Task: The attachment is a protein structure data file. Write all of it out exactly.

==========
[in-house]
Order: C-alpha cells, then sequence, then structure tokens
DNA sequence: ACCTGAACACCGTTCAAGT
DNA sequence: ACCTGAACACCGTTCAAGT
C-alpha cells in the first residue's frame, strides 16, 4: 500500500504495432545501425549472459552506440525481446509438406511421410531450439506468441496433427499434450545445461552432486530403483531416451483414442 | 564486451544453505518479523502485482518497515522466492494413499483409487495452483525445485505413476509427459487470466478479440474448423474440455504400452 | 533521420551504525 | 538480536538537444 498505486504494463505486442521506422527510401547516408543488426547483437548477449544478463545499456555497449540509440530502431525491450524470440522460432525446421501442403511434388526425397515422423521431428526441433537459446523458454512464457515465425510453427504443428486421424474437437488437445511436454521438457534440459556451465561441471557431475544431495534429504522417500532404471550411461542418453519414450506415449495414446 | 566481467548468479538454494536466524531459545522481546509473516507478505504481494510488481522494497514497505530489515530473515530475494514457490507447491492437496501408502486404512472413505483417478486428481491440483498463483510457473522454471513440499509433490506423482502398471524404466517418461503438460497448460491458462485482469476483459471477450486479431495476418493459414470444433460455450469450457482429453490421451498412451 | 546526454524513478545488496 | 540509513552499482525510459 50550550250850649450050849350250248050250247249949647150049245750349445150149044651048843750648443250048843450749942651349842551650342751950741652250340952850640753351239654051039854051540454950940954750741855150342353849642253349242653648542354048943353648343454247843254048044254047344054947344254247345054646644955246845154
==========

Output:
[in-house]
Order: C-alpha cells, then sequence, then structure tokens
DNA sequence: ACCTGAACACCGTTCAAGT
DNA sequence: ACCTGAACACCGTTCAAGT
C-alpha cells in the first residue's frame, strides 16, 4: 500500500504495432545501425549472459552506440525481446509438406511421410531450439506468441496433427499434450545445461552432486530403483531416451483414442 | 564486451544453505518479523502485482518497515522466492494413499483409487495452483525445485505413476509427459487470466478479440474448423474440455504400452 | 533521420551504525 | 538480536538537444 498505486504494463505486442521506422527510401547516408543488426547483437548477449544478463545499456555497449540509440530502431525491450524470440522460432525446421501442403511434388526425397515422423521431428526441433537459446523458454512464457515465425510453427504443428486421424474437437488437445511436454521438457534440459556451465561441471557431475544431495534429504522417500532404471550411461542418453519414450506415449495414446 | 566481467548468479538454494536466524531459545522481546509473516507478505504481494510488481522494497514497505530489515530473515530475494514457490507447491492437496501408502486404512472413505483417478486428481491440483498463483510457473522454471513440499509433490506423482502398471524404466517418461503438460497448460491458462485482469476483459471477450486479431495476418493459414470444433460455450469450457482429453490421451498412451 | 546526454524513478545488496 | 540509513552499482525510459 50550550250850649450050849350250248050250247249949647150049245750349445150149044651048843750648443250048843450749942651349842551650342751950741652250340952850640753351239654051039854051540454950940954750741855150342353849642253349242653648542354048943353648343454247843254048044254047344054947344254247345054646644955246845154